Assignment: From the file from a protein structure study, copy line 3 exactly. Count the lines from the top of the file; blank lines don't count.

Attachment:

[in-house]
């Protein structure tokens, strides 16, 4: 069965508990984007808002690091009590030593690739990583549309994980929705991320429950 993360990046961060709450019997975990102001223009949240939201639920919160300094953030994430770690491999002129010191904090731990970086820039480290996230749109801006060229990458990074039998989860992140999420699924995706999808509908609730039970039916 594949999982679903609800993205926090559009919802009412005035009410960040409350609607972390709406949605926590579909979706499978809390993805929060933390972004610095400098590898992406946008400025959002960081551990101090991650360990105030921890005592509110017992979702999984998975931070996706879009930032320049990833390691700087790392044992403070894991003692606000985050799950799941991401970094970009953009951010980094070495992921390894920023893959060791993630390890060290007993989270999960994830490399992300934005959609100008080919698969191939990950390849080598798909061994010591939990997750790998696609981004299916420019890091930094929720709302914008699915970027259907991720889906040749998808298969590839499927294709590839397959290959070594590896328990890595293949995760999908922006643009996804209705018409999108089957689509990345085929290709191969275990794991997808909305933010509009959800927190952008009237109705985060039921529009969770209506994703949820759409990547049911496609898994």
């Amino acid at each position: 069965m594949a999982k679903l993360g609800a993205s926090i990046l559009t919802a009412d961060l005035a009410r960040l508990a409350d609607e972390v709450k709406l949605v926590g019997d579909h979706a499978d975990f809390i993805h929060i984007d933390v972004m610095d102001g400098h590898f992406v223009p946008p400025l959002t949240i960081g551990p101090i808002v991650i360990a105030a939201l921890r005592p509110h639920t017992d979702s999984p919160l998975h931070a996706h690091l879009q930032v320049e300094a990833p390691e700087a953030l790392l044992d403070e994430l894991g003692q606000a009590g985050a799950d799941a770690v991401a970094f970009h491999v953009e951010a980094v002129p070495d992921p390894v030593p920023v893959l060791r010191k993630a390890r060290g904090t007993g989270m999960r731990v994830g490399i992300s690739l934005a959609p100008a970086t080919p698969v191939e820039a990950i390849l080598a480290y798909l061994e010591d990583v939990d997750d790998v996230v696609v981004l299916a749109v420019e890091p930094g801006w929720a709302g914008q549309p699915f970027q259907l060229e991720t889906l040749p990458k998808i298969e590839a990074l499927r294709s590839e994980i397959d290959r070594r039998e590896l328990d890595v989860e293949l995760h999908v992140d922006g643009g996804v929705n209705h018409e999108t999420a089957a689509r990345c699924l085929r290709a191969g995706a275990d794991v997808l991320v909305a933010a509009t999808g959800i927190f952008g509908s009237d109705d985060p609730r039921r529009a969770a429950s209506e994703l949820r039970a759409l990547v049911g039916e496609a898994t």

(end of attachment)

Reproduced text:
């Amino acid at each position: 069965m594949a999982k679903l993360g609800a993205s926090i990046l559009t919802a009412d961060l005035a009410r960040l508990a409350d609607e972390v709450k709406l949605v926590g019997d579909h979706a499978d975990f809390i993805h929060i984007d933390v972004m610095d102001g400098h590898f992406v223009p946008p400025l959002t949240i960081g551990p101090i808002v991650i360990a105030a939201l921890r005592p509110h639920t017992d979702s999984p919160l998975h931070a996706h690091l879009q930032v320049e300094a990833p390691e700087a953030l790392l044992d403070e994430l894991g003692q606000a009590g985050a799950d799941a770690v991401a970094f970009h491999v953009e951010a980094v002129p070495d992921p390894v030593p920023v893959l060791r010191k993630a390890r060290g904090t007993g989270m999960r731990v994830g490399i992300s690739l934005a959609p100008a970086t080919p698969v191939e820039a990950i390849l080598a480290y798909l061994e010591d990583v939990d997750d790998v996230v696609v981004l299916a749109v420019e890091p930094g801006w929720a709302g914008q549309p699915f970027q259907l060229e991720t889906l040749p990458k998808i298969e590839a990074l499927r294709s590839e994980i397959d290959r070594r039998e590896l328990d890595v989860e293949l995760h999908v992140d922006g643009g996804v929705n209705h018409e999108t999420a089957a689509r990345c699924l085929r290709a191969g995706a275990d794991v997808l991320v909305a933010a509009t999808g959800i927190f952008g509908s009237d109705d985060p609730r039921r529009a969770a429950s209506e994703l949820r039970a759409l990547v049911g039916e496609a898994t």